Tsatsu Tsikata, lead Counsel for the third respondent in the just ended election petition says Ghanaians must be grateful to the Electoral Commission for its excellent record, irrespective of the petitioners’ attempt to discredit its conduct of the 2012 polls.
Speaking on TV3’s Hot Issues on Saturday, after the eight-month long legal battle at the Supreme Court, the lead counsel for the National Democratic Congress (NDC) told show host Kwesi Pratt Jnr. that: “in all the efforts of the petitioners, relatively few examples, really, emerged at the end of the day regarding even double registration”.
Double registration was one of the basis upon which the petitioners were praying the Court to annul 3,931,339 votes in the 2012 presidential elections.
According to the legal luminary, Ghanaians must not lose sight of the great respect and admiration which the Electoral Commission, headed by Dr. Kwadwo Afari-Gyan - who was the second respondent in the election petition - has acquired the world over for its work since 1992, when the country returned to multi-party democracy.
“I don’t think that anything that happened in the election petition can take away from the sheer quality of work that the Election Commission has done over the years”, emphasized Mr Tsikata.
Although many people have interpreted Justice Dotse’s “elections in Ghana will never be the same again [after the election petition]” comments – during the petition hearing – to mean there would be major reforms in Ghana’s electoral process, Mr Tsikata, however, believes apart from minor improvements in training for presiding officers, and about the meanings of certain terms on the ballot accounting sheets, there would not be the need for major reforms.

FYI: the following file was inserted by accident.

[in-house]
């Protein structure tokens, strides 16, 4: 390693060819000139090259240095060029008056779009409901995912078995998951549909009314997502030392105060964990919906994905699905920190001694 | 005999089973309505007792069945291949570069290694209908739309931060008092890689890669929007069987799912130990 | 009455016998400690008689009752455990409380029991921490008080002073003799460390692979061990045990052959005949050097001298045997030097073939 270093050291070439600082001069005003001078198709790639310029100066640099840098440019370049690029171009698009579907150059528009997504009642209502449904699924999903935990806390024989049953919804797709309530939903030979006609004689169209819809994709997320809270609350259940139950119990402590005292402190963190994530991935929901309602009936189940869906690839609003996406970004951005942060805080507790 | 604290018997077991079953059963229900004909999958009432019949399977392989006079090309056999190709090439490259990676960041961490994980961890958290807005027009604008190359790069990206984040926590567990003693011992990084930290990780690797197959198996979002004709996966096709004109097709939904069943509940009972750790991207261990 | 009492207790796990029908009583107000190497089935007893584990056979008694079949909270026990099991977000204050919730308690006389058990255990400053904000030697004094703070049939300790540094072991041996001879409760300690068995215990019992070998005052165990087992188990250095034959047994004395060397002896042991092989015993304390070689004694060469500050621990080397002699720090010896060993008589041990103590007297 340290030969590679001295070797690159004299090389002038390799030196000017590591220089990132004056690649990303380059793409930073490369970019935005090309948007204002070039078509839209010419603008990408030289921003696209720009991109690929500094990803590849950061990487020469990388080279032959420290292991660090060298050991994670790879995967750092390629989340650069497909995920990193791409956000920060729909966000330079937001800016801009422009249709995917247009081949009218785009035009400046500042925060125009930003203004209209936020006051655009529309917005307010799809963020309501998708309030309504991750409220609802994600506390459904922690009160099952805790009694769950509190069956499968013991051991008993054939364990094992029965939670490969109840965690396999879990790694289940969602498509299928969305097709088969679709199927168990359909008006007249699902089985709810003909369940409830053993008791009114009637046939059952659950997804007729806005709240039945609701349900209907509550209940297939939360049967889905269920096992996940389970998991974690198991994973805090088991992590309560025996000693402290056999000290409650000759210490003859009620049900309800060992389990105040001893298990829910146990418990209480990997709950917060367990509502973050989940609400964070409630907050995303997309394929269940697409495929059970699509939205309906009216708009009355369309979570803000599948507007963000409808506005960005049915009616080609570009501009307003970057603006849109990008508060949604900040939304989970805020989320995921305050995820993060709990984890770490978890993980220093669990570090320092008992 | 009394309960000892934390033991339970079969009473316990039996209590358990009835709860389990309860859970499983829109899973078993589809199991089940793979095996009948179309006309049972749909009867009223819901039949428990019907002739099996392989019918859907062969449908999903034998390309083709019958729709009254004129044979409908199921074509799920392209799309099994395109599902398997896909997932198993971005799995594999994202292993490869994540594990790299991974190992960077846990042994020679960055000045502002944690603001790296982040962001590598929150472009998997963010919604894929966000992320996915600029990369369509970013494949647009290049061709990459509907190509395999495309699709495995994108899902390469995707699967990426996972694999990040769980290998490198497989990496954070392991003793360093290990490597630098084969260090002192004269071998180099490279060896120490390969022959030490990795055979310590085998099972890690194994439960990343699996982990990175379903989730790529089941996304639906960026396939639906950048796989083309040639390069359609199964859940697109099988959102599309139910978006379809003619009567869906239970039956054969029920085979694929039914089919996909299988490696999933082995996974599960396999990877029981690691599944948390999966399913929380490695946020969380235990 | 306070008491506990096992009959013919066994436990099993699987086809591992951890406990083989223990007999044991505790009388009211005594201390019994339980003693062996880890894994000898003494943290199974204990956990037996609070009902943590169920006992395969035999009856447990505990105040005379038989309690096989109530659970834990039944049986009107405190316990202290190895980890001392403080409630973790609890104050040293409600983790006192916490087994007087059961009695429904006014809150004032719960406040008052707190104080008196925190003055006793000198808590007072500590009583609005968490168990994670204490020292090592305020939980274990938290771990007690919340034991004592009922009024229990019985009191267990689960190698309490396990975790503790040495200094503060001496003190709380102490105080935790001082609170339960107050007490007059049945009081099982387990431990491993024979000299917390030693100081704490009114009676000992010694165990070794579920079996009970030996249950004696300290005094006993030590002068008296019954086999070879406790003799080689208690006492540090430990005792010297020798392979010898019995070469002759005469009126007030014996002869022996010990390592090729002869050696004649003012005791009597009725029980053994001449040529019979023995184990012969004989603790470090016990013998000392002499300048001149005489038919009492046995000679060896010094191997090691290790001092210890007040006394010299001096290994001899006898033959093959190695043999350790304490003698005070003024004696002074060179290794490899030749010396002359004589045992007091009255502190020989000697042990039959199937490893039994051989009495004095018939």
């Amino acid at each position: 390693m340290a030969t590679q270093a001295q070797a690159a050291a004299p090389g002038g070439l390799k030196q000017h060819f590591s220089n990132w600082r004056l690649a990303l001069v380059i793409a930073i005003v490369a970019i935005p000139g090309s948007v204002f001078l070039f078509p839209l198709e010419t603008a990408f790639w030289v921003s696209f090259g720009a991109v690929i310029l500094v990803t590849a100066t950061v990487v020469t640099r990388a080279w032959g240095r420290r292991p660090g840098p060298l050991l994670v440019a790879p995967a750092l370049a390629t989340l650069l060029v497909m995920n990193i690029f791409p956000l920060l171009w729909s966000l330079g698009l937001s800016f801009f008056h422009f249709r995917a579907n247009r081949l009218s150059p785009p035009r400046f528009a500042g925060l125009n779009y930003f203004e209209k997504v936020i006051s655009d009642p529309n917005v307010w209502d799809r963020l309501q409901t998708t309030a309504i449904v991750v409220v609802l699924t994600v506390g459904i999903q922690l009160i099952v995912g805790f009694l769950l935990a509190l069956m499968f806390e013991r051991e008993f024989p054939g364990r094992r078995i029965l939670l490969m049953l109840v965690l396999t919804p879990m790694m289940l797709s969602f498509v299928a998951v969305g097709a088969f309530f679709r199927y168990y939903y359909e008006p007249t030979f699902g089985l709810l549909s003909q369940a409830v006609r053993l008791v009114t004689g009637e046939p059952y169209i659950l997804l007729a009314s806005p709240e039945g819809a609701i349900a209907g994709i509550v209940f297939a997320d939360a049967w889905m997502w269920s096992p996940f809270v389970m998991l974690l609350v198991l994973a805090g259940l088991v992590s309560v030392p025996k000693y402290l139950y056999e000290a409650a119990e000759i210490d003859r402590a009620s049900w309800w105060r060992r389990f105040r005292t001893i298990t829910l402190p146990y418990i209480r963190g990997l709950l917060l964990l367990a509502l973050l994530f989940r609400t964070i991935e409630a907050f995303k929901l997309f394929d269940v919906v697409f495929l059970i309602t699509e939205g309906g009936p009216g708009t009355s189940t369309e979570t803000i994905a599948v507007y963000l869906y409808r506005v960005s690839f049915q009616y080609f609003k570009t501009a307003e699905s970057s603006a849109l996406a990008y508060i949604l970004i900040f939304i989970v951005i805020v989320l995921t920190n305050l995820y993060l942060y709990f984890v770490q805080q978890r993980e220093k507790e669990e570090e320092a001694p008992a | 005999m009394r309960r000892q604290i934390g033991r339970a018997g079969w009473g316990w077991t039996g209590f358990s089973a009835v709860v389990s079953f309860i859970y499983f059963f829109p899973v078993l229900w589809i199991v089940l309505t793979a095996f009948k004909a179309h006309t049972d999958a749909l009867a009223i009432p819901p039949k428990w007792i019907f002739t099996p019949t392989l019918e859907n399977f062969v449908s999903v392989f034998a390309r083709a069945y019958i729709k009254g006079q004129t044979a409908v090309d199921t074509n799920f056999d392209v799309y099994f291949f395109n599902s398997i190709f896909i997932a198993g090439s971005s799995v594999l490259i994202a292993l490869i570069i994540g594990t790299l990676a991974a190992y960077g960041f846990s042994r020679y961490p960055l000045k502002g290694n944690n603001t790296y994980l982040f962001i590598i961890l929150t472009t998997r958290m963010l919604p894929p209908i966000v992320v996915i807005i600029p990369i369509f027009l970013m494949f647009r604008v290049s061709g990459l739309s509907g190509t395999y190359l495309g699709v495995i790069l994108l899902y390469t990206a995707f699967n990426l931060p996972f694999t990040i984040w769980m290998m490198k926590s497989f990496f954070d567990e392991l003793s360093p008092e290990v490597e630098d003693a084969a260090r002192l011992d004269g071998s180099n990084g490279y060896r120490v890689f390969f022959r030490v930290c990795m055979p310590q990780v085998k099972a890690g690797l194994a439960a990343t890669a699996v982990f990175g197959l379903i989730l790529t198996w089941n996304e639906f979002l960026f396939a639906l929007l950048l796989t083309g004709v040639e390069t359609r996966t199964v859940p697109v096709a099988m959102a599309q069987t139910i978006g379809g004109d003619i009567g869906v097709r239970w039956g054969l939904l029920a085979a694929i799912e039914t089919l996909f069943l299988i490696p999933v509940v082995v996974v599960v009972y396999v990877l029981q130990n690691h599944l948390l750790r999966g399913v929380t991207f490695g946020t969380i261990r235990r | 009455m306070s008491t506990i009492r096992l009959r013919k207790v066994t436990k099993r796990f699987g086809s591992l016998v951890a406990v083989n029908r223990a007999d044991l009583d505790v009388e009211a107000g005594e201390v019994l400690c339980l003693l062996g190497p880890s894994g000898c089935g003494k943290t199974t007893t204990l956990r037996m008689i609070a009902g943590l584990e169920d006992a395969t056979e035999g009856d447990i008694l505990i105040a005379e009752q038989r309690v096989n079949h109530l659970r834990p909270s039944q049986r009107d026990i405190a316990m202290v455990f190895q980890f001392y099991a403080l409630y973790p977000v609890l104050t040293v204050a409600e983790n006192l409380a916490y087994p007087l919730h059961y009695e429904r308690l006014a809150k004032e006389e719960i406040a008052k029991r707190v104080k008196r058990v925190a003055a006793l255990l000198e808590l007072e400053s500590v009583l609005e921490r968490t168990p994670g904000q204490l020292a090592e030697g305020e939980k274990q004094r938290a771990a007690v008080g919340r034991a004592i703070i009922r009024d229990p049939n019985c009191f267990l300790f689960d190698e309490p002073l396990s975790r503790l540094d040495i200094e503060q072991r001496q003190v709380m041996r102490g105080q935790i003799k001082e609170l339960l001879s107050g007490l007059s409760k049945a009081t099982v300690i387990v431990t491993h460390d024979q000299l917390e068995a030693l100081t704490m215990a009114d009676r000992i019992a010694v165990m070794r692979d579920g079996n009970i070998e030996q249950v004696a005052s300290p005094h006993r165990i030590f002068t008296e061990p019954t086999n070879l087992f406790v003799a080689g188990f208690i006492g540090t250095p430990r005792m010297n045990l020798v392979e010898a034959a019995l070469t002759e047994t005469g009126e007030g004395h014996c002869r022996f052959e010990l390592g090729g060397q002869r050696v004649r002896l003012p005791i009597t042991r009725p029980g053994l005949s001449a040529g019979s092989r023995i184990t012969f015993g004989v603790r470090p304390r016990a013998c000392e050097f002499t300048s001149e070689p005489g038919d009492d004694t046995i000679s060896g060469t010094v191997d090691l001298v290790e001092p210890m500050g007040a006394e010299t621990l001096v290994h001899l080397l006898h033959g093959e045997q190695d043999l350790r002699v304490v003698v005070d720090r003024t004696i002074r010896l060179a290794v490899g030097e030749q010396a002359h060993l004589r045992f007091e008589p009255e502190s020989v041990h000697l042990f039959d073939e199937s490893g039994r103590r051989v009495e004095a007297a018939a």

“I can’t see what [major] reforms we should really be talking about…I would like to see, even in Judgement…a little more detail in what reforms [the Judges would prescribe]”, he said.
Tsatsu Tsikata is touted as one of Ghana’s best legal minds. Although the petitioners initially sued President John Mahama and the Electoral Commission for overturning the will of the people in the 2012 presidential elections, the NDC, led by Mr Tsitsaka, pleaded to join the case – a plea which was granted by the Court after some legal wrangling.
Many believe Mr Tsikata’s legal prowess contributed immensely to the decision by the Supreme Court to throw out the case brought before them by Nana Addo Dankwa Akufo-Addo, the first petitioner and presidential candidate in the 2012 elections; Dr Mahamudu Bawumia, the second petitioner and Vice presidential candidate in the same election, and Jake Obetsebi Lamptey, Chairman of the New Patriotic Party (NPP).
In the August 29 final ruling, the panel of nine judges unanimously dismissed three claims by the petitioners: that the Electoral Commission conducted elections at polling stations unknown to the petitioners; that there were duplicate polling station codes on Election Declaration Forms, and duplicate serial numbers on Election Declaration Forms (or pink sheets).
The Court in a 5-4 decision, also threw out the claims of voting without biometric verification and same for the claim of over-voting at some polling stations.